This was inspired by Dick Kusleika’s post Masking Passwords (http://www.dailydoseofexcel.com/archives/2011/07/12/masking-passwords/). It’s an enhanced version of DK’s approach in the sense that the same userform module supports both entering a new password as well as entering a password for confirmation. There are other enhancements. The user can choose to either mask or unmask the password. The developer has more choices about what is and is not allowed in the password.
My experiences with password fields heavily influenced the user interface. It is not always necessary to mask the password. When I am home, or in my home office, or in a hotel room, or in an otherwise secure environment, I have no problems entering an unmasked password. And, of course, when I do that, I don’t believe that there is a reason to verify the password by typing it a second time – but, maybe there is. In any case, the resulting UI is described below.
When entering a new password, if the password is masked then we do need to verify the password by entering it a second time.
Figure 1 – Enter a new password when the password field is masked.
With the field masked, the consumer has to verify the password by entering it twice.
If, however, the field contents are visible, then there is no need to verify the password…or is there?
Figure 2 – Entering a new password without masking eliminates the need to enter it twice…or does it?
If there is an error in the password in the sense that the minimum requirements specified by the developer are not met, an explicit message is shown to the user.
When checking the user’s password, there is never a need to have the password entered more than once.
Figure 3 – Verifying the consumer knows the correct password never requires entering it twice
If there is an error in the password the only message shown is a generic “invalid password.”
There are several options associated with verifying an acceptable password. This module addresses only those that do not require checking with existing data or historical behavior. The customizable elements include:
· What is the minimum password length?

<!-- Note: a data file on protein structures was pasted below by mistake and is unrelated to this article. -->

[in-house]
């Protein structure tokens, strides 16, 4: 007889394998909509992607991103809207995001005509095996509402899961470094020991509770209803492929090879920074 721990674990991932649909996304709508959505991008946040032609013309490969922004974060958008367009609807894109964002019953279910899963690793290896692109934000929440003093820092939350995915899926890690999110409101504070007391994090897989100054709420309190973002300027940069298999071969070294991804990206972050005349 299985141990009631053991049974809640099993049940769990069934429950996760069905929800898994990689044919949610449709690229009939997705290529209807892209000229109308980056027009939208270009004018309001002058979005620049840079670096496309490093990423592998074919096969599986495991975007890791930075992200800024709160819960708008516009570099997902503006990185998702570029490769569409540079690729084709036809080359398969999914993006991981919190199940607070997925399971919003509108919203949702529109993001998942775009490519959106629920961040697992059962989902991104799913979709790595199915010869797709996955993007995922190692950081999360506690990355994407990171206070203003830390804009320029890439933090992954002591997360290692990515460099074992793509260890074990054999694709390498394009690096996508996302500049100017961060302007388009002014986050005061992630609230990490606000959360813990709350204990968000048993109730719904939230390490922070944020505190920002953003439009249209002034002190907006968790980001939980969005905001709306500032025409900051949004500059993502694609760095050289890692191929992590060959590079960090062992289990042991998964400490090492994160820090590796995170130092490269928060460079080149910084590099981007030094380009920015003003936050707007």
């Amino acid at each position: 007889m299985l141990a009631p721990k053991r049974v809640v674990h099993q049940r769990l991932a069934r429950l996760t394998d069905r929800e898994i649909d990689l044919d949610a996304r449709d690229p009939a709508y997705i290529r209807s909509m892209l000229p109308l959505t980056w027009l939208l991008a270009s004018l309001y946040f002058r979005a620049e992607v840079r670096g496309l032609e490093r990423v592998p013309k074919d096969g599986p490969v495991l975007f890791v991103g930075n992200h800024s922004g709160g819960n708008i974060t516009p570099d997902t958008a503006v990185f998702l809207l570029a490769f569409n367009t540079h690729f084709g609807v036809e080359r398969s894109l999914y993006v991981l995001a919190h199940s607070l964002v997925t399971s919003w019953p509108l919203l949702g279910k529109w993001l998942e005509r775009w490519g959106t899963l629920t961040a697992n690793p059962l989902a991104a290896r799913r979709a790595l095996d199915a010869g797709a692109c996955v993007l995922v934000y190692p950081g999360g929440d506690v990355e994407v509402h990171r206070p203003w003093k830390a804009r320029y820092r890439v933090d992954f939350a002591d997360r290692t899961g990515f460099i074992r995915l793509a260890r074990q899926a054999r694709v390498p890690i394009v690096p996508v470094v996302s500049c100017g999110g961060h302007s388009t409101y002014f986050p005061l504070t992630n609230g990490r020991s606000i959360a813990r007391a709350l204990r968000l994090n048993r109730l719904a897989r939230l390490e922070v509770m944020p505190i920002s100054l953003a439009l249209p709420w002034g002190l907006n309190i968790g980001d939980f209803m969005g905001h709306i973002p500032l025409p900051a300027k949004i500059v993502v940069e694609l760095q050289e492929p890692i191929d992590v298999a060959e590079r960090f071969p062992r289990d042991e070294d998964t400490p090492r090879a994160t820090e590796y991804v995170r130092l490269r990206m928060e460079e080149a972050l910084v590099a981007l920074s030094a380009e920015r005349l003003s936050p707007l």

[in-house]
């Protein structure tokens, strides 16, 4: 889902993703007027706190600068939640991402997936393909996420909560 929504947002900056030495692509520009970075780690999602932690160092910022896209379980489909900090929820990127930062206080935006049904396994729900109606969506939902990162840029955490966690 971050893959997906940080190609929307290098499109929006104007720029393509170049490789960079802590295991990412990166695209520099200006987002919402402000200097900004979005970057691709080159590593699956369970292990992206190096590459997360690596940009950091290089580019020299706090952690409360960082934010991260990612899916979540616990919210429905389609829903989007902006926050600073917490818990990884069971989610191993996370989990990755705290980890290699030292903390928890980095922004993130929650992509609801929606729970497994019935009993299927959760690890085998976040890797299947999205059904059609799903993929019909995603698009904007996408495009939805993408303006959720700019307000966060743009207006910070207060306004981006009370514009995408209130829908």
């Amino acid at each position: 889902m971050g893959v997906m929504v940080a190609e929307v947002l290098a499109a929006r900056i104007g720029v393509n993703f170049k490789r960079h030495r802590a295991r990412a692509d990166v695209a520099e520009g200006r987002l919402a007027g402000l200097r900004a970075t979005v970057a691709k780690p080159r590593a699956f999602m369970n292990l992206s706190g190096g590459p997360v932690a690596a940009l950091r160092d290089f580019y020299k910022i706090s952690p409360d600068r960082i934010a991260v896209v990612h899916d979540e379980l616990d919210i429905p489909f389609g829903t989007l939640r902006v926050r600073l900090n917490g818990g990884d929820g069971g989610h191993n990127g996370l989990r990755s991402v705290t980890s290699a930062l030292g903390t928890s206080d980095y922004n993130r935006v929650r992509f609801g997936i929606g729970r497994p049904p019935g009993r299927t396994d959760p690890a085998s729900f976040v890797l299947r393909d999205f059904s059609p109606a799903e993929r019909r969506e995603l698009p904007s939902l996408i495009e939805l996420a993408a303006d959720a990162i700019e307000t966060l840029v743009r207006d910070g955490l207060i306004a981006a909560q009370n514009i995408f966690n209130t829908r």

· Is at least one special character (not a letter and not a number) required?
· Is at least one letter required?
· Is at least one uppercase letter required? If so, at least one lowercase letter will be automatically required.
· Is at least one number required?
The userform module has a single programmatic entry point described in . It controls whether the required password is a new password or if it is an existing password. It also controls each of the options described above.
The function returns True if a user provided a password, and if so the password is in the uPWD argument.
Public Function getPWD(ByRef uPWD As String, _
ByVal uNewPWD As Boolean, _
Optional ByVal ulMINLENGTH As Long = 6, _
Optional ByVal uSpecialCharReqd As Boolean = True, _
Optional ByVal uLetterReqd As Boolean = True, _
Optional ByVal uUpCaseReqd As Boolean = True, _
Optional ByVal uNumberReqd As Boolean = True) As Boolean
Code Sample 1
As far as the code in the userform module goes, the interested reader is welcome to examine it. Just follow the instructions in the section below.
Download the zip file that contains the workbook that contains the userform. Unzip the zip file and save the workbook. Then, open the workbook. You may get a warning about the file containing macros. You may choose to disable macros so that you can examine the workbook’s VBA project.
Import the ufPWD userform into the workbook where you will use it. Then, use Code Sample 2 as a guide as to how to use the code.
Dim PWD As String
If ufPWD.getPWD(PWD, True) Then MsgBox PWD
If ufPWD.getPWD(PWD, False) Then MsgBox PWD
Code Sample 2 – This code goes in a standard module